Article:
Amongst other structures were a sacrificial altar, ritualistic accessories, figures of ancient gods and a stadium, where presumably the competitions took place. Today, it falls under a World Heritage Site by UNESCO. 

Heavily influenced by the Teotihuacan, it was a traditional agricultural site with over 20,000 residents at the peak of its time. The Copan covered some 250 acres, with a 30-metre tall artificial platform forming an acropolis of 12 acres. Some other monuments such as courts also dot the site but are smaller. 

It is known for numerous remarkable carved stelae, especially portrait stelae. These and the sculptured decorations are the surviving art of ancient Maya. Some of them were as old as the 19th century B.C. The highest peak of Copan is Temple 16, which is about 30 meters (100 feet) above the Great Plaza.

6. Tulum 

Temples - God of Wind and Castillo on left and right, respectively
Temples – God of Wind and Castillo on left and right, respectively
Source: Wikimedia Common

Traditionally, Tulum was named Zamá in Maya language, translating to a place of the dawning sun. It is, for its view of the Caribbean and the rising as well as the setting sun, named well.

It was a protected fortress used for the seaport, fortified by colossal limestone walls from three directions and the ocean cliff at the fourth side. When it rose to prominence, about 1600 people inhabited the place. It was a trading hub, where jade and turquoise, etc. were exchanged. 

Tulum is a bundle of ceremonial monuments, all-encompassing within a picturesque background. Some of the most important structures are the El Castillo (the Castle), which used to be a lighthouse. 

Other major attractions are the Temple of Frescoes opposite to the Castle, with colourful murals inside; the House of the Columns, a complex supported by sky-reaching columns; the House of the Halach Uinic, the preserved house of the halach uinic (high-priest). 

All in all, the beautiful setting sun amplifies the beauty of the site in Tulum while the crashing waves reverberate the sacred energy of the Maya world. 

5. Calakmul 

Calakmul - a monument in Mexico
Calakmul – a monument in Mexico
Source: Wikimedia Common

The majestic pyramids of the Calakmul are named Structure I and Structure II. These stone blocks with various tiers were built when the site was flourishing, during the 2nd to the 7th century. 

Within the conserved area lie about a hundred unique structures with the largest one being 140 meters tall.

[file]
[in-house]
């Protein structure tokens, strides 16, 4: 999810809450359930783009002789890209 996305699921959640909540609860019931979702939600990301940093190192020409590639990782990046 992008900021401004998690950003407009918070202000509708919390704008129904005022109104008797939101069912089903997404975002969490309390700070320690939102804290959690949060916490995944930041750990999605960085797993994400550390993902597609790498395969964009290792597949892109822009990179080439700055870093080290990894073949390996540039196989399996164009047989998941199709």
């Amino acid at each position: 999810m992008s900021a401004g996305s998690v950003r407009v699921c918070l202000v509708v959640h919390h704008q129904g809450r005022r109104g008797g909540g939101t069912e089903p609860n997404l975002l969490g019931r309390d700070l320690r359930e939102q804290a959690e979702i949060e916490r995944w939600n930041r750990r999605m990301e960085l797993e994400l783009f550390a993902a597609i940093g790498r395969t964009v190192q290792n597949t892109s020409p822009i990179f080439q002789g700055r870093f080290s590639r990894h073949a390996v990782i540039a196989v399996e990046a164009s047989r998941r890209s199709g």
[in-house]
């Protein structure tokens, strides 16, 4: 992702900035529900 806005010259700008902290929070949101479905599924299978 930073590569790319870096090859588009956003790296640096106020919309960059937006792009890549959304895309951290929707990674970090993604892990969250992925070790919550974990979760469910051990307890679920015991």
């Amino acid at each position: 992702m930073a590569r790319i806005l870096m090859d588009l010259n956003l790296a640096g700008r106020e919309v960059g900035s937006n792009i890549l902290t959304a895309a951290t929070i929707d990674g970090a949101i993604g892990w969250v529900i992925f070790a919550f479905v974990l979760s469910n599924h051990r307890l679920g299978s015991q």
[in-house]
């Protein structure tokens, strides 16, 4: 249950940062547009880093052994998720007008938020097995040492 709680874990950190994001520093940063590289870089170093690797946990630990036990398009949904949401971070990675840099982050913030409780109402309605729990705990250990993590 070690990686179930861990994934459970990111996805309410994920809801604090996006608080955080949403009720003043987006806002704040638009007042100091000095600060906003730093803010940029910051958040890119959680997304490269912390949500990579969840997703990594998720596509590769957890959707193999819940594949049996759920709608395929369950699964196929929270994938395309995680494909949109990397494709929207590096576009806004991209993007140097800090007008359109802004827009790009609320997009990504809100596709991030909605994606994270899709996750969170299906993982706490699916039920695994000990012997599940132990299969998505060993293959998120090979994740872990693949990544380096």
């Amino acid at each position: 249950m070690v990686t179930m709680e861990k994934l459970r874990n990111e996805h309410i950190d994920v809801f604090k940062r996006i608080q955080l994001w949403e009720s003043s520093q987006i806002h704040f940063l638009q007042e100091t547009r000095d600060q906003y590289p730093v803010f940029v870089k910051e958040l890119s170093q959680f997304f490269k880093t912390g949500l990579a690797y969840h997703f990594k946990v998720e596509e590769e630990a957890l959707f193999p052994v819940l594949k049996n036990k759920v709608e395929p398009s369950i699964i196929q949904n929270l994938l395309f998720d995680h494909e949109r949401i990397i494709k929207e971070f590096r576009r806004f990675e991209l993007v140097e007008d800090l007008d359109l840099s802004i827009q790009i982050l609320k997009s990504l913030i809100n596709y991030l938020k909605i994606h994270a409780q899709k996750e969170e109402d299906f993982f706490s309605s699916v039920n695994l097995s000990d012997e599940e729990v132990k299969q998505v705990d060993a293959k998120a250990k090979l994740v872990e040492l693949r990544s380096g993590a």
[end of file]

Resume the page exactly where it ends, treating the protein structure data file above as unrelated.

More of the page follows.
Covered by impassable jungle, it was only unveiled in the 1930s by an American researcher. They discovered more than 4900 buildings of different purposes within. Now, enlisted under the World Historical Site by UNESCO

Ca means two, lak means adjacent and mul translates to a pyramid from Maya language. Therefore, it means City of the Two Adjacent Pyramids. The city survived for roughly twelve centuries (550 B.C.- 900 A.D). And its ancient name was Ox Te’ Tuun (Three Stones). 

During its peak period, it inhabited over 50,000 people, 6700 monuments and several sacbeob for trade and 117 stelae pairs of their ruler couples. With an area of more than 27 square miles, it houses more structures than any of the Maya ruins of that region. 

Structure II is more than 45 metres (148 feet) in height, which is one of the tallest amongst the Maya buildings. Therefore, Calakmul is an ancient structure-rich gem that offers incredible views from towering pyramids. 

4. Palenque 

Collage of images of Palenque from different angles
Collage of images of Palenque from different angles
Source: Wikimedia Common

The Palenque pyramids grace their countenance atop the Tumbalá mountains, overlooking a jungle. The Maya builders have skillfully balanced the architecture of the temples with the existing landscape. It is more like a harmonious artful site, enlisted by UNESCO as the World Heritage Site. 

Usumacinta River is nearby, which was used as a means of transport by the citizens of the Palenque in ancient times. Not only that, one of its tributaries, the Otulum was channelled into a pressurized canal, for the first time in the world. 

While many details are yet unknown, it is for sure that the Palenque is one of the favourite sites to study for archaeologists. They have estimated its area to be 1780 hectares, including more than a thousand buildings. Yet, it is only less than 10% of the whole city. 

The time of its flowering was during the 7th century, while mostly inhabited from 226 B.C. to 799 A.D. During its period, it dominated regions of five countries: El Salvador, Mexico, Honduras, Guatemala and Belize. 

The major highlights of this site are the Temples of the Crosses Group, boasting intricate carvings and ritualistic signs of the Maya gods; the Temple of Inscriptions, ornately carved interior that also covers the tomb of King Pakal. 

3. Uxmal

Uxmal - Pyramid of the Magician
Uxmal – Pyramid of the Magician
Source: Wikimedia Common

Uxmal translates to thrice-built, referring to the Pyramid of the Magician, erected over the remaining pyramids. The Pyramid of the Magician is also the highest structure of that area, standing 117 feet (38 metres).